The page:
U.S. should have enough arsenal to get past Panama

June 15, 2007
CarlisleBy Jeff Carlisle, ESPNsoccernet
(Archive)

The group phase of this year's Gold Cup saw the underdogs have their day on several occasions. There was Canada taking top honors in Group A, while Honduras shocked Mexico to claim first place in Group C. There was also the surprising performance of Gold Cup debutantes Guadeloupe, which progressed to the quarterfinals by claiming one of the third-place slots. Only the United States, which went 3-for-3 and didn't concede a goal, could make the argument that it fulfilled its role as top dogs. Yet with the knockout stages now upon us, some wounded favorites will get a chance to rehabilitate their sullied reputations.

There are some compelling reasons to bet on the revival of a team like Mexico. It's at this point that the fixture congestion, a staple of the Gold Cup, begins to test a team's depth. This favors a deep team like El Tri. Suspensions have also begun to take their toll. Just ask a team like Panama, which will be without three starters for its match on Saturday against the U.S. With that in mind, here's a breakdown of each quarterfinal matchup:

Canada vs. Guatemala
This match should be slugged out in midfield, with the physical tactics of Guatemala trying to blunt the creativity of Canadians Julian de Guzman and Dwayne De Rosario. Keep an eye on De Rosario, whose temper has been known to get the better of him when MLS sides have resorted to the rough stuff.

The Chapines will be without midfield pit bull Leonel Noriega, who picked up his second yellow card in the group finale against Trinidad and Tobago. And while Guatemala seem to produce steely players like Noriega at will, the extent to which likely replacement Luis Swisher will pick up the slack is an open question.

Canada's defense has looked shaky at times during the tournament -- although Guatemala's offense hasn't set the world alight, either. The Canadian central duo of Andrew Hainault and Richard Hastings will need to cope with Carlos Ruiz's usual repertoire of antics. But with the Chapines offering few other threats outside midfielders Jose Contreras and Marvin Avila, Canada should be able to cope with Guatemala's offense. Look for Canada's quality in attack to carry the day in a tight affair, although a penalty kick shootout is a distinct possibility.

United States vs. Panama
Panama is one of the few teams in CONCACAF that can compete athletically with the Americans, and they came within a penalty kick shootout of beating the U.S. in the 2005 Gold Cup final. Yet the loss of midfielder Rolando Escobar, as well as defenders Roman Torres and Gabriel Gomez to suspension, appears to be too big an obstacle for the Canaleros to overcome.

The Panamanian strike force of Blas Perez and Jose Luis Garcés should pose plenty of problems for a U.S. defense that has had its share of nervous moments. But the inclusion of Pablo Mastroeni should anchor the midfield, and help starve the Panamanian front line of service.

Panama began its match against Mexico by applying pressure all over the field, but given the state of its backline, the team might opt to let the defense find rhythm before applying that tactic. Regardless, with the likes of Clint Dempsey, DaMarcus Beasley and Landon Donovan all in good form, the U.S. should have enough quality in attack to get past Panama.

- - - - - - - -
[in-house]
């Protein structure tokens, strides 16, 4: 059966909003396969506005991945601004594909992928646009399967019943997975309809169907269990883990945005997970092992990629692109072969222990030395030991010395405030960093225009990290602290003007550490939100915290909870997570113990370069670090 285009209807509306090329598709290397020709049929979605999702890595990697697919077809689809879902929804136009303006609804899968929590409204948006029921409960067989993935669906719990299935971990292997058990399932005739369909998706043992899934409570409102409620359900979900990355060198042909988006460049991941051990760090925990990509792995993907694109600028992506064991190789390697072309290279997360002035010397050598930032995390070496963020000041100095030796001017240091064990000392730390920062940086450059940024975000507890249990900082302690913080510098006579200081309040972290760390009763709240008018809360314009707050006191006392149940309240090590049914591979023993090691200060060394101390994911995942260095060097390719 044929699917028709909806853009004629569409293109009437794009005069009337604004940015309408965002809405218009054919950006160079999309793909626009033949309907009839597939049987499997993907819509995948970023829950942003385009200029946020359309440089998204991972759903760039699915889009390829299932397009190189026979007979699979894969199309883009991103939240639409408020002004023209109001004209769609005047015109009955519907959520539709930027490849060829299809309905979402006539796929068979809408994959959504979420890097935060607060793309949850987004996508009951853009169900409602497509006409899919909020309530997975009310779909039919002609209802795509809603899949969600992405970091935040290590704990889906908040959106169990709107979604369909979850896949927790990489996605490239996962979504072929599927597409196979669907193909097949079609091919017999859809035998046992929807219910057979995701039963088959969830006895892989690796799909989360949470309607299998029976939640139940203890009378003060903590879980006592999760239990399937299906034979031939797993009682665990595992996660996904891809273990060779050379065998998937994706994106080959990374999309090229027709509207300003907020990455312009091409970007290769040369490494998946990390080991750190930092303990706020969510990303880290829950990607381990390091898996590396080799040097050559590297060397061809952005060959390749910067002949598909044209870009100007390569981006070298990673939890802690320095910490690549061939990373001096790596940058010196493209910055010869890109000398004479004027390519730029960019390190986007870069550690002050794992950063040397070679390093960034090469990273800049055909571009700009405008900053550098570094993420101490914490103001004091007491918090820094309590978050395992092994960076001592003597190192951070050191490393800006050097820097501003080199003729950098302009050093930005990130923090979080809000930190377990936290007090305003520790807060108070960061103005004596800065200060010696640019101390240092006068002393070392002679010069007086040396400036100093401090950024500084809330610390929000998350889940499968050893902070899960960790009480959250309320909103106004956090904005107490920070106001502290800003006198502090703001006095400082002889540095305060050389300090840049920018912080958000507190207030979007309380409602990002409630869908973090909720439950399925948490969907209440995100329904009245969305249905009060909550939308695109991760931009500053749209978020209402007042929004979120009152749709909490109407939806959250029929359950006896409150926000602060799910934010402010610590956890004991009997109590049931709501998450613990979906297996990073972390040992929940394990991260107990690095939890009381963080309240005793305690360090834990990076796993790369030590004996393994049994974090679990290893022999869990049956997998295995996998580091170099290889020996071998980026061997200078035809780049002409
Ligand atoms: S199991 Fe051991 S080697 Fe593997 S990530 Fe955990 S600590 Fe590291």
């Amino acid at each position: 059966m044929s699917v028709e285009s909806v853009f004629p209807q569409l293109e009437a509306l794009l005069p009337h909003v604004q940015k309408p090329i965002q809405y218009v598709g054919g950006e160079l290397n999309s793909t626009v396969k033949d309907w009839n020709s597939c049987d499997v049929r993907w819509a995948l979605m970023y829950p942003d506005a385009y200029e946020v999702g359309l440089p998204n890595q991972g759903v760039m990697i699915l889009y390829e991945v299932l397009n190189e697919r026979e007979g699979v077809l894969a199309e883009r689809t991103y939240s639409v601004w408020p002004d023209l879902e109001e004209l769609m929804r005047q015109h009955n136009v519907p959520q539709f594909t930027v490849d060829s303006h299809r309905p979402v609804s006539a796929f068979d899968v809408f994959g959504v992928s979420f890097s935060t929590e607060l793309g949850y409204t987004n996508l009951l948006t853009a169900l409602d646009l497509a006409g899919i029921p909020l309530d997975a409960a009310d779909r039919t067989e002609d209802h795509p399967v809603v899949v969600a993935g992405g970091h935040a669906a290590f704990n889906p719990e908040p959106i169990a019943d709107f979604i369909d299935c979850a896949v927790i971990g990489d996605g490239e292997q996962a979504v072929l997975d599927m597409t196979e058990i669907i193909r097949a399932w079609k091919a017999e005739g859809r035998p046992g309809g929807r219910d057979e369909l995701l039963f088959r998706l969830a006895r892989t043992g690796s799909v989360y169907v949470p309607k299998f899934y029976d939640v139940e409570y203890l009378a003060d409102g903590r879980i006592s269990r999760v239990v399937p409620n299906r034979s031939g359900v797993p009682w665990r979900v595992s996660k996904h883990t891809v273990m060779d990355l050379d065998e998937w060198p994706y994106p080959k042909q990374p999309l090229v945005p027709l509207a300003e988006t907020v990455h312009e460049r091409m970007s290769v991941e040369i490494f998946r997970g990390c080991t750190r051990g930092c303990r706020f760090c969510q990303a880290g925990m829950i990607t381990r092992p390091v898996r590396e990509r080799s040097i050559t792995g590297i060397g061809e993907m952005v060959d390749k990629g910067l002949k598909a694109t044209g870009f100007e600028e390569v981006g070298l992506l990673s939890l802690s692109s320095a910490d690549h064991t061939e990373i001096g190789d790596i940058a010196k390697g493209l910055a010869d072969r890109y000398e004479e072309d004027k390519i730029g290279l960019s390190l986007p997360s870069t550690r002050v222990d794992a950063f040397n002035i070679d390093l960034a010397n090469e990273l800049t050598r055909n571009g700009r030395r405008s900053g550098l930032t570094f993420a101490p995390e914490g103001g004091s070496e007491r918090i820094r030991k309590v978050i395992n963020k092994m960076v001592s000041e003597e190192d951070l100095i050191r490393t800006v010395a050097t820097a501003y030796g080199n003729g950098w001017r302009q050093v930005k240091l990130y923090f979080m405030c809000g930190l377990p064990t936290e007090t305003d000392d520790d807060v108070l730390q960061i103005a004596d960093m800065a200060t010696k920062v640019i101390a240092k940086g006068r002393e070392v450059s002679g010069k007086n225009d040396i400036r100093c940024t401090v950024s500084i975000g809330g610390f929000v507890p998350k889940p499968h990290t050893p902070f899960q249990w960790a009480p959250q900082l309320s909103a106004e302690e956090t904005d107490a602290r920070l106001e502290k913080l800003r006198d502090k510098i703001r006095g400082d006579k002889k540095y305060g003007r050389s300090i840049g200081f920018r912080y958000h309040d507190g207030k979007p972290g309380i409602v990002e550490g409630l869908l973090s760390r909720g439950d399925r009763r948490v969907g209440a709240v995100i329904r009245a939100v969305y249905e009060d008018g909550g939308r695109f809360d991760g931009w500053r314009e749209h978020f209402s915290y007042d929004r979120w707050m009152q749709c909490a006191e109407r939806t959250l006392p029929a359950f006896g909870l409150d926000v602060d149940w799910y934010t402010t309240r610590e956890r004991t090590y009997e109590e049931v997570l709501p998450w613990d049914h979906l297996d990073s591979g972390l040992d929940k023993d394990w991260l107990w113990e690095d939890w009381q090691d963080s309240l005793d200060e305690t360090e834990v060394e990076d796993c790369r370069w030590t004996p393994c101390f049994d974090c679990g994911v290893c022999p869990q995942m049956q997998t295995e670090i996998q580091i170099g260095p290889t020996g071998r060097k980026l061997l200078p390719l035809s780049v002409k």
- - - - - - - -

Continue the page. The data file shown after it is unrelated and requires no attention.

Mexico vs. Costa Rica
This matchup pits two underachieving teams against each other, with one of them set to endure even more disappointment. But as much as U.S. fans would like Mexico to be that team, I don't see it happening for the simple reason that Costa Rica's midfield lynchpin, Walter Centeno, is suspended for the match. El Tri will be missing the likes of Nery Castillo, Kikin Fonseca and Pavel Pardo for the same reason, but none of those players do as much for Mexico as Centeno does for the Ticos.

The Saprissa midfielder has scored all three of Costa Rica's goals in the tournament, with his team often relying on his lethal free kicks to generate offense -- especially when the attack is struggling from open play. In his absence, Costa Rica will count on the aging Rolando Fonseca to pick up the slack, and so far in this tournament the Alajuela midfielder has looked nothing like the player who used to torment the United States on a regular basis. They will also need to get more from target forward Alvaro Saborio, who was barely heard from in the final group match against Guadeloupe.

Mexico's attack has looked out of sorts as well, but it will welcome back from suspension volatile forward Cuauhtémoc Blanco, who, when playing well, can conjure up the kind of magic that can win a game. Winger Andres Guardado is another player to watch, especially since his speed seems tailor-made to exploit the Ticos' three-back alignment.

Honduras vs. Guadeloupe
At first glance, this game has all the makings of a blowout. Guadeloupe looked spent in its last group match against Costa Rica, and in Carlos Costly and Carlos Pavón, Honduras easily has the hottest strike force in the tournament. Yet Guadeloupe has been competitive in every match with inspirational captain Jocelyn Angloma rested and available. Guadeloupe is more than capable of pulling an upset, especially if goalkeeper Franck Grandel continues his solid play.

However, with Amado Guevara feeding the likes of Costly and Pavón, Honduras simply has too much in attack while Guadeloupe doesn't have enough. It took wonder goals from Angloma and David Fleurival to defeat Canada 2-1, and with the Catrachos on a roll, it will take more of the same for Guadeloupe to stay in the tournament.

Jeff Carlisle covers MLS and the U.S. national team for ESPNsoccernet. He can be reached at eljefe1@yahoo.com.